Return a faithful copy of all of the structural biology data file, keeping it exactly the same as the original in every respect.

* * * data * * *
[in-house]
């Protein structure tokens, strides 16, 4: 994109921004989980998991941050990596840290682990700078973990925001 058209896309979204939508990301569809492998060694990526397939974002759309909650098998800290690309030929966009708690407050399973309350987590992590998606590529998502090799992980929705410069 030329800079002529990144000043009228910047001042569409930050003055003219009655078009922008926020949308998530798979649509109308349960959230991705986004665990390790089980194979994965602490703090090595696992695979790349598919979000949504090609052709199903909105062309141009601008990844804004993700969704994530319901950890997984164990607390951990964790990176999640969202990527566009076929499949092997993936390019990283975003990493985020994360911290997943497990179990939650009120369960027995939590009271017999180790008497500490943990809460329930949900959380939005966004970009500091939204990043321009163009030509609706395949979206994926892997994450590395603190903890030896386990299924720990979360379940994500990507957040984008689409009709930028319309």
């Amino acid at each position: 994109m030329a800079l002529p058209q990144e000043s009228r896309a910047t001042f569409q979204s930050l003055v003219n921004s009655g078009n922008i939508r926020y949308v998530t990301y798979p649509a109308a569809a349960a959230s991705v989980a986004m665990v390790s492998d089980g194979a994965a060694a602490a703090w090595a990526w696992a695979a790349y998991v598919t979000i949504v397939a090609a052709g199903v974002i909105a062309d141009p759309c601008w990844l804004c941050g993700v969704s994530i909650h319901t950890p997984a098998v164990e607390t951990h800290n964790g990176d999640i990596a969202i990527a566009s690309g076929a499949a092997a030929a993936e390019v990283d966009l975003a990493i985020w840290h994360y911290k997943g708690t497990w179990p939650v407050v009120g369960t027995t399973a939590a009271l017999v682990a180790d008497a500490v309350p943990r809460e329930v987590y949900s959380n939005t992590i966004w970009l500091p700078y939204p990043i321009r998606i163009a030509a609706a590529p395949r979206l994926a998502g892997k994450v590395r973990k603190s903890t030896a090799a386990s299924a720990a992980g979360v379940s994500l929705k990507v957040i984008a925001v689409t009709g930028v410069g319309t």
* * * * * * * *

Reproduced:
[in-house]
């Protein structure tokens, strides 16, 4: 994109921004989980998991941050990596840290682990700078973990925001 058209896309979204939508990301569809492998060694990526397939974002759309909650098998800290690309030929966009708690407050399973309350987590992590998606590529998502090799992980929705410069 030329800079002529990144000043009228910047001042569409930050003055003219009655078009922008926020949308998530798979649509109308349960959230991705986004665990390790089980194979994965602490703090090595696992695979790349598919979000949504090609052709199903909105062309141009601008990844804004993700969704994530319901950890997984164990607390951990964790990176999640969202990527566009076929499949092997993936390019990283975003990493985020994360911290997943497990179990939650009120369960027995939590009271017999180790008497500490943990809460329930949900959380939005966004970009500091939204990043321009163009030509609706395949979206994926892997994450590395603190903890030896386990299924720990979360379940994500990507957040984008689409009709930028319309």
């Amino acid at each position: 994109m030329a800079l002529p058209q990144e000043s009228r896309a910047t001042f569409q979204s930050l003055v003219n921004s009655g078009n922008i939508r926020y949308v998530t990301y798979p649509a109308a569809a349960a959230s991705v989980a986004m665990v390790s492998d089980g194979a994965a060694a602490a703090w090595a990526w696992a695979a790349y998991v598919t979000i949504v397939a090609a052709g199903v974002i909105a062309d141009p759309c601008w990844l804004c941050g993700v969704s994530i909650h319901t950890p997984a098998v164990e607390t951990h800290n964790g990176d999640i990596a969202i990527a566009s690309g076929a499949a092997a030929a993936e390019v990283d966009l975003a990493i985020w840290h994360y911290k997943g708690t497990w179990p939650v407050v009120g369960t027995t399973a939590a009271l017999v682990a180790d008497a500490v309350p943990r809460e329930v987590y949900s959380n939005t992590i966004w970009l500091p700078y939204p990043i321009r998606i163009a030509a609706a590529p395949r979206l994926a998502g892997k994450v590395r973990k603190s903890t030896a090799a386990s299924a720990a992980g979360v379940s994500l929705k990507v957040i984008a925001v689409t009709g930028v410069g319309t």